52 Books: Reading Like A Writer

Francine Prose’s Reading Like A Writer: A Guide for People Who Love Books and for Those Who Want to Write Them is a book I started back in the spring of 2016.  It was one of the assigned books for the writing class I was taking at the time.  I got halfway through it back then before drowning in my other books and decided last week to pick it back up and clear it off my “to read” shelf.

And, let me tell you, this book is terrible.

Oh, what?  You don’t believe me?  Well, shit, class, turn to chapter ten, Learning From Chekhov, and read the first two paragraphs out loud.

In the late 1980s, I taught at a college two and a half hours from my home.  I traveled down once a week, stayed overnight, came back.  Through most of the winter I commuted by bus.  The worst part was waiting in the New Rochelle Trailways Station.  The bus was often late, so I wound up being in the station, on the average, forty minutes a week.

Although the bus station was a glassed-in corner storefront, none of the windows opened, so the only time air moved was when someone came through the door.  There was a ticket counter, a wall of men’s magazines, a phone, a rack of dusty candy.  The station was never crowded, which was hardly a comfort when half the people who were there looked like they’d happily blow my brains out on the chance of finding a couple of Valiums in my purse.

Look how writerly she presents her privileged self!  Ooh!  40 minutes at a week waiting for a bus!  And it’s the 80s and there’s so much crime!  Every week she steps into a fucking Frank Miller comic book!!1!  God damn, somebody get the governor on this!

Books like this only reinforce the following opinion in my mind: that writing books, writing programs, writing conferences, etc—Big Writing—is less about actually teaching people to write coherent and entertaining stories than it is actually some self-perpetuating industry that resembles the self-help industry.  Get one book published and suddenly you’re qualified to teach writing classes online and in writing programs.  Most of the people teaching in the Hopkins writing program are themselves graduates of the same program.  And then they make students in the program buy the books of prior graduates.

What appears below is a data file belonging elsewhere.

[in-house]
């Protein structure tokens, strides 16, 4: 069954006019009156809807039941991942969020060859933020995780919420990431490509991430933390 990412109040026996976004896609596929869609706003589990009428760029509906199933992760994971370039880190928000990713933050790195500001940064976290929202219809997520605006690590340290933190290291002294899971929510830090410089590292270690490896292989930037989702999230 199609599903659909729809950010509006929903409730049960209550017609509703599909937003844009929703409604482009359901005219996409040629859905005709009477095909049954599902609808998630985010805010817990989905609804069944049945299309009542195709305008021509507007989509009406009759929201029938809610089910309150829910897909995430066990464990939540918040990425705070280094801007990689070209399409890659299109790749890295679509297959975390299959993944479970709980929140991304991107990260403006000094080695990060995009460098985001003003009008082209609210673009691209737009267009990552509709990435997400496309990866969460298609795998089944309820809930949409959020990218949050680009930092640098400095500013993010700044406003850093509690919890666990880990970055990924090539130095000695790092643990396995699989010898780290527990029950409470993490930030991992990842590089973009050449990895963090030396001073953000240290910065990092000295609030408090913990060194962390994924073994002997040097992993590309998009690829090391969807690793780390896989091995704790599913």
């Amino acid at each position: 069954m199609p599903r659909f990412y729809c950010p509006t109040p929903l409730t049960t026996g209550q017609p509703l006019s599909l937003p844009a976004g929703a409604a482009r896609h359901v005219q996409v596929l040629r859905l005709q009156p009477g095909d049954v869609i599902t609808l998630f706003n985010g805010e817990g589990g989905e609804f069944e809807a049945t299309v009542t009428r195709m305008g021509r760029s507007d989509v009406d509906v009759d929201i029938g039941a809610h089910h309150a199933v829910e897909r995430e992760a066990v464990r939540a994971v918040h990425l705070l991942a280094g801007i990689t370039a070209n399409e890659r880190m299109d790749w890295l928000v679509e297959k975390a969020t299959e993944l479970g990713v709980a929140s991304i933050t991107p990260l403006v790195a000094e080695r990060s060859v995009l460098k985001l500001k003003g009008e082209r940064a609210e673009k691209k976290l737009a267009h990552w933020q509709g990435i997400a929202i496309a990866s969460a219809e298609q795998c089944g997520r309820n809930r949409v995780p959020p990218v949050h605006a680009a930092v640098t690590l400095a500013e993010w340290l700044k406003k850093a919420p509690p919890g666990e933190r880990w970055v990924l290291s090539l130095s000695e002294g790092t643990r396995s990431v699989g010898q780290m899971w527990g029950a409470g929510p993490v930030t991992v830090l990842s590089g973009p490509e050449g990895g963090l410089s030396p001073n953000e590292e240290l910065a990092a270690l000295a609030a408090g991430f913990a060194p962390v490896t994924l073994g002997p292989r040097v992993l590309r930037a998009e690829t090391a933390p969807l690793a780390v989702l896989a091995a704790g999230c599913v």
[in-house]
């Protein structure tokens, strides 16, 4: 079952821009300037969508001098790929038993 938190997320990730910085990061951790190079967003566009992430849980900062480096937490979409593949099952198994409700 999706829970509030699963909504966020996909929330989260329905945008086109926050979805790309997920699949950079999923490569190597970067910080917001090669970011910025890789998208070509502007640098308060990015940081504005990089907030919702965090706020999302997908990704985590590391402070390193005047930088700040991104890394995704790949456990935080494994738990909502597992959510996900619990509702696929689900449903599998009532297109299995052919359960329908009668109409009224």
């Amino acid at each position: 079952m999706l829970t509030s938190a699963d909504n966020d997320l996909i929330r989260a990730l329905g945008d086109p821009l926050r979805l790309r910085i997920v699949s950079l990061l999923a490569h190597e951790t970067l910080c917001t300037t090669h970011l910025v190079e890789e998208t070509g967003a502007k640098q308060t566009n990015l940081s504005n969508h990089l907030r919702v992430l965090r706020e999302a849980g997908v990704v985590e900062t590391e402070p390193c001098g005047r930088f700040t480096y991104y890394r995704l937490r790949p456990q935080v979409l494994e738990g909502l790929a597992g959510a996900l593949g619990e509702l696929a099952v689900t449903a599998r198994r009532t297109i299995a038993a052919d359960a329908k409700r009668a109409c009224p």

Before I go too far down the road, here’s my book journal entry for this title:

Prose quotes Chekhov’s short stories and writing advice constantly, to the point where I’m convinced I should throw her book in the trash and just pick up one of Chekhov’s instead.  It’s true: everything I truly learned from her book was pulled from her excerpts of Chekhov.  How ’bout that?

And my comment in my book journal about Reservoir Dogs is not a joke.  For reals.  Watch the hell out of that movie.  The dialogue is incredible.  The plotting and characterization are tight.  And then this scene.  You’ll learn more about how to tell a story just from the black dude’s monologue than you would reading Prose’s book.  And in much less time.

Leave a Comment

Your email address will not be published. Required fields are marked *